The main character is about 17 years old and is a son of a fisherman. He comes from a very rural environment where they think the entire world is just their own island. Soon events take place that will allow your character break away and discover a whole new world.

There’s a place in the world called The Haven. You can persuade monsters to join your cause, this town will grow, giving you access to Travelers Tablets, which can warp you to remixed versions of places you’ve visited before.

When entering a battle you’re in first person view and can get close up to the monsters. As you select your attack strategies, the monsters are full animated waiting for your input commands. Once the battle begins, the camera pans back and behind your party. The entire battle is highly animated, and the viewpoint reminds me slightly of some of the older Phantasy Star titles on the Genesis. There are 457 monsters in this game, so expect a ton of variety.

Square Enix had no plans to release Dragon Quest VII in the United States because of how much dialog there is in the game to translate. However, because of fan support and all of the people petitioning for this game to be released, they decided to just “go for it” and release it in North America and Europe. Yes! They really do listen.

It’s coming out on September 16, 2016 in North America. I can’t wait!



[Original Story]:

I’ve been a longtime Dragon Quest fan ever since the first one came out in 1989 for the NES (then called Dragon Warrior). The first four games came out on the NES and I beat each and every one of them. Then the long wait began for parts five and six, which wouldn’t come out on the Super NES in the U.S., so Dragon Warrior VII was the return of the series. The problem was that it had really outdated graphics even when compared to games that came out many years prior to its release. Also, the PS2 was on the verge of releasing, so it really didn’t have a good launch in the U.S., and I hate to admit that I never did finish it on the PlayStation.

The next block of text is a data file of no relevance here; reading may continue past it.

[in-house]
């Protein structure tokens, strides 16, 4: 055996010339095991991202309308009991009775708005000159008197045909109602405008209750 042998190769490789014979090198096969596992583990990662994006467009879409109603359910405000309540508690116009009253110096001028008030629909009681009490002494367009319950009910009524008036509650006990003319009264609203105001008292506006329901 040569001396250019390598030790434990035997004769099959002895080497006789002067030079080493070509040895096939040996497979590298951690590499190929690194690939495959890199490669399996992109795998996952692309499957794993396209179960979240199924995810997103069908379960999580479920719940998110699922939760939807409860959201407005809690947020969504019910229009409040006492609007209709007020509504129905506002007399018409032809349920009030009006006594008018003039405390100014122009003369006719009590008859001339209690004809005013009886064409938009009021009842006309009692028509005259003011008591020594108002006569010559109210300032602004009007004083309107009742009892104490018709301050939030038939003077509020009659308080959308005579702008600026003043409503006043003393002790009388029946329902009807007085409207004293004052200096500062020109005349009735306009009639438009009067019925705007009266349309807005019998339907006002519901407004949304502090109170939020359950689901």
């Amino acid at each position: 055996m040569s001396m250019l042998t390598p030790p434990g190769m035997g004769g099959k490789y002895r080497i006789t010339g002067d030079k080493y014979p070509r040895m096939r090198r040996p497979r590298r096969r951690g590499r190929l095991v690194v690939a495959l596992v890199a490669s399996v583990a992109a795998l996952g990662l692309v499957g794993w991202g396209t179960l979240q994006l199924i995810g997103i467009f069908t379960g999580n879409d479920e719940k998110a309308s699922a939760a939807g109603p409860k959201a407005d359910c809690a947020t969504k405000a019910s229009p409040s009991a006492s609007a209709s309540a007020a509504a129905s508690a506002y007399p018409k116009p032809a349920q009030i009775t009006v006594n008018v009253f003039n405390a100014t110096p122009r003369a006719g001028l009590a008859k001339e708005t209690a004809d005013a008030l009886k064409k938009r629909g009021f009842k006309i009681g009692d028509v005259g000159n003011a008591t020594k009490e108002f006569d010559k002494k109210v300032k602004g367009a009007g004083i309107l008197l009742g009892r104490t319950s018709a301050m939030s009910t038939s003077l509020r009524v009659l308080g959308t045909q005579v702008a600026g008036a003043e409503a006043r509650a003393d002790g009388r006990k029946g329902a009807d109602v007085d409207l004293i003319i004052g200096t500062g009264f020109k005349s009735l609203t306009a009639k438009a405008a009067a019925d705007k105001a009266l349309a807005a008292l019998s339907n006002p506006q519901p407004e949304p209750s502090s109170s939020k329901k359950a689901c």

That’s why I was so excited to see it come out on the 3DS in Japan. I had almost given up all hope that we’d see it release in the States because of its huge amount of text that needed to be translated. Luckily Nintendo and Square Enix teamed up to get it done and we shouldn’t have to wait too much longer. While it was previously slated for a Summer 2016 timeframe, it now just has an ominous 2016 release date. I’m hoping it wasn’t pushed too far back as part VIII is supposed to be coming out Fall 2016. Of course, if VII is delayed, I wouldn’t be shocked to see VIII get pushed back into early 2017.

Regardless, I’m stoked to finally get to play through Dragon Quest VII with updated graphics and an all-new translation. In this game you’ll need to travel to the past to save the present. You’ll customize your party with over 30 classes and, in traditional Dragon Quest fashion, battle scores of enemies to earn experience and level up to learn new spells and abilities. Much of the game has been retooled to make it a more pleasant experience.

We’ll have much more on the game as it approaches release. It’s my most anticipated RPG of the year!




Craig Majaski

Craig has been covering the video game industry since 1995. His work has been published across a wide spectrum of media sites. He's currently the Editor-In-Chief of Nintendo Times and contributes to Gaming Age.